Sneak peek of the Pacific Heights condo project

One of San Francisco’s most-anticipated luxury condominium projects next year – Trumark Urban’s The Pacific – will sit in one of the city’s ritziest neighborhoods where new projects rarely see the light of day.

The building will give residents (likely some top tech-company executives) access to Golden Gate Bridge views. Realtors are already speculating that the best units could go for a New York City-esque $3,000 a square foot.

“Our mission has been to create something that has never been done before – a boutique, effortless living experience in the middle of the most desirable neighborhood in the world,” said Arden Hearing, managing director of Trumark Urban.

But getting the new homes in Pacific Heights ready for luxury prime-time by next year is anything but effortless.

Trumark Urban is one of the city’s most active condo developers, buying early into hot neighborhoods and getting projects out of the ground to beat the competition. This may be its trickiest challenge yet – especially with pricing hype sky-high and floor plans remaining under lock and key so far.

The construction timeline is still on schedule, but the gutting of a former University of Pacific dentistry building to turn it into luxury condos has proven difficult. Hearing told me that the development team has had construction surprises as it took on adaptive reuse of the formerly brutalist-style dentistry school, which was built in 1967.

“We have discoveries every day. The building methods of the 1960s were not up to snuff with today’s standards,” Hearing said. “We just had columns that weren’t there. Beams that weren’t there, but were on the construction drawings. Columns that were crooked, not straight … It’s sort of like doing a down-to-the-studs remodel and rebuilding the building. It’s been no quicker or cheaper than it would otherwise.”

The project, which will include 10 two-story townhomes and a 66-unit main building, will launch its full website later this month and start selling some units early next year before it opens in the spring. Trumark Urban gave me a first look at new exterior and interior renderings, which you can see in the slideshow. (Regrettably, there aren’t images yet of the “private yoga garden” the developer is marketing.)

The developer had previously estimated the cost of the development would be $158 million, but Hearing declined to give an update on that. Most of the windows are up on the building now, and the skin will get wrapped around by the end of the year, Hearing said.

The Handel Architects-designed building also will need to be wary of luxury buyers’ scrutinizing eyes, especially as the market has shown signs of cooling. Poor unit layouts spelled doom for the sales of luxury condos at the second One Rincon tower, I reported earlier this year.

“If the homes are well laid-out and have plenty of light, they’ll get top dollar. If they chopped up the building, and you’re walking into something that feels more like a box and they’e trying to push $2,000 a square foot, they’ll have a problem,” said Todd Montgomery, a top agent at Climb Real Estate. “If they align product with price, they’ll sell this building and they’ll sell it for location.”

The “family-friendly” units will range from 1,000 to 4,000 square feet typically, Hearing said. (Depending on location in the building and views, that means some larger units could fetch $12 million.)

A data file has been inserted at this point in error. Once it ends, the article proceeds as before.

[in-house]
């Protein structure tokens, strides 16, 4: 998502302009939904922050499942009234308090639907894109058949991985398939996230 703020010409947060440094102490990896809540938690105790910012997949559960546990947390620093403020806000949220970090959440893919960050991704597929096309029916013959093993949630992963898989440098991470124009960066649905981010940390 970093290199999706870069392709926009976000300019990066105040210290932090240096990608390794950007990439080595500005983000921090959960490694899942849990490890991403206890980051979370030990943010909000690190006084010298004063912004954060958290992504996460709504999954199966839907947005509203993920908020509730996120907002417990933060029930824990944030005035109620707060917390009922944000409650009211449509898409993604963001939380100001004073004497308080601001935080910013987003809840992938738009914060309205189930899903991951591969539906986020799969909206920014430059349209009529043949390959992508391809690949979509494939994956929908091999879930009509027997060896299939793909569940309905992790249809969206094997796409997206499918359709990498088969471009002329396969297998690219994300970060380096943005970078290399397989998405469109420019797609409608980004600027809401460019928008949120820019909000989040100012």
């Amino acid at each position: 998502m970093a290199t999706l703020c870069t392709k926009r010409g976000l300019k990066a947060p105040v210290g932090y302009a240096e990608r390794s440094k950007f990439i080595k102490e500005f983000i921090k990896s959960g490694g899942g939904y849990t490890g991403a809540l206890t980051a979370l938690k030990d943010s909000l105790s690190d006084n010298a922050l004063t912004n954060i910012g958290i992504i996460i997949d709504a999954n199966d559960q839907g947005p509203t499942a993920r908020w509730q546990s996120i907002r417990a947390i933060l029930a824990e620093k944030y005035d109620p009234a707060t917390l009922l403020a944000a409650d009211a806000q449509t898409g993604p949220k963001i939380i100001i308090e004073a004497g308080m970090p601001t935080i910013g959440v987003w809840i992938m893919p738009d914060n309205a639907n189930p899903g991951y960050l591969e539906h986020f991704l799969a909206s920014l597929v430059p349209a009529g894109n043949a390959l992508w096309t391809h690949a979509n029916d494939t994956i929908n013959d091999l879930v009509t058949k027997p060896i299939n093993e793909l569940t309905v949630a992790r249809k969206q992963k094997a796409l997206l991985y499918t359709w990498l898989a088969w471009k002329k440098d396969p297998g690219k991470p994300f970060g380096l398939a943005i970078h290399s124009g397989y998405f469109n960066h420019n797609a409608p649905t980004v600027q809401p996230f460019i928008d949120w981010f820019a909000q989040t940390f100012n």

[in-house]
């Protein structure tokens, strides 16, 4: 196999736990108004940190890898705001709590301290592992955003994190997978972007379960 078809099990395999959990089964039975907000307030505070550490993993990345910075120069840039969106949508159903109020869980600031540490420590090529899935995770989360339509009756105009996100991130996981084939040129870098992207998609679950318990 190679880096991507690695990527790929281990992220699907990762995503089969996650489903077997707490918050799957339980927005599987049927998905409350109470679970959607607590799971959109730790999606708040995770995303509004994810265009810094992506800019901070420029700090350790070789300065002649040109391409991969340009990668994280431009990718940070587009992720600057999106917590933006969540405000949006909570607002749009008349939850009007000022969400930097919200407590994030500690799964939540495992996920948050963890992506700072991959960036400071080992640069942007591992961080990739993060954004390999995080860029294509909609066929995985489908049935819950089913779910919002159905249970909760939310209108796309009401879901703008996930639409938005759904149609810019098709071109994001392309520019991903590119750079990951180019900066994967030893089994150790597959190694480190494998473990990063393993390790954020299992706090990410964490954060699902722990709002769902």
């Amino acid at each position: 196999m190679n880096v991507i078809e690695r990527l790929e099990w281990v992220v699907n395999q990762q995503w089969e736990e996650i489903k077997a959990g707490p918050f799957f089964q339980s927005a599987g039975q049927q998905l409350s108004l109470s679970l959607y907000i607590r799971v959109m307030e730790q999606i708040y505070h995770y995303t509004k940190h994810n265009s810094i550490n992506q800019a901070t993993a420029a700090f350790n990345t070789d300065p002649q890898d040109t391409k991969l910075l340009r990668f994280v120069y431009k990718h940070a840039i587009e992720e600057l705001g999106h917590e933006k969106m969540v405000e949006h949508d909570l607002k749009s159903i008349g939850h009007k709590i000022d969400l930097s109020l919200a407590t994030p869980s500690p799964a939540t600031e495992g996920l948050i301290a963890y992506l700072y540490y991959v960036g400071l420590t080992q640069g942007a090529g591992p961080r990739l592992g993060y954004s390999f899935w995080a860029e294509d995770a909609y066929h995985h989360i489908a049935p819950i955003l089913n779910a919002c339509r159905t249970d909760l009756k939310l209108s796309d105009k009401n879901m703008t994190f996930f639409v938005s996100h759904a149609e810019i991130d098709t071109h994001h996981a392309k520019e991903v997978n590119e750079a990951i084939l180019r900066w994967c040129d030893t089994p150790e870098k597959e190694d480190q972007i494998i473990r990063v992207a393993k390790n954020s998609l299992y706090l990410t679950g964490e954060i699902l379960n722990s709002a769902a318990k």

Some of the top penthouse units can be combined for a “7,000 or 15,000-square-foot home if they want to,” Hearing said.

The rapid pace of sales at Oyster Development’s Rockwell condos likely gives Trumark Urban heavy confidence about that location.

Those other Pacific Heights condos, a half-mile away on the other side of Lafayette Park, have sold at an impressive clip of 32 units a month, according to the real estate marketing firm Polaris Pacific. The 13-story tower put 163 of the 260 homes into contract between its April start of sales and September.

Trumark Urban’s The Pacific isn’t made up of ground-up towers like 181 Fremont, One Rincon, or Lumina, adding to its allure for many buyers because it will have “unique, intimate feel,” Montgomery said. But he added that it might not jump to the top of the list for Chinese homebuyers because it’s “a very different product than what they’re used to buying,” which would be new-construction towers.

Who will be buying – whether it’s for primary residences or second homes?

“You’ll have senior level executives, potentially in tech. And you’ll have professional services, doctors, attorneys, consultants, people in financial services,” Montgomery said.

Hearing added that the design of the building layout has received input from plenty of consultants and real estate agents whose clients have bought heavily in mansion-heavy Pacific Heights.

The New Fillmore reported earlier this year that Trumark Urban – and financial partner Hillwood, headed by Dallas property magnate Ross Perot Jr. – got inspiration from the luxury hotel and condo projects in New York City, Milan and London. Polaris Pacific is marketing the building for the developer.

But if median prices don’t reach jaw-dropping levels, they can alway point to a slowing luxury market. Paragon Real Estate reported that the upper tier of the market has cooled off in part due to stock market uncertainty.

“We see a healthy stabilizing,” Hearing said. “ We see demand being very strong, and hopefully we’re getting to a place where pricing will achieve a normal kind of market. (San Francisco) can’t keep this up.”

Cory Weinberg

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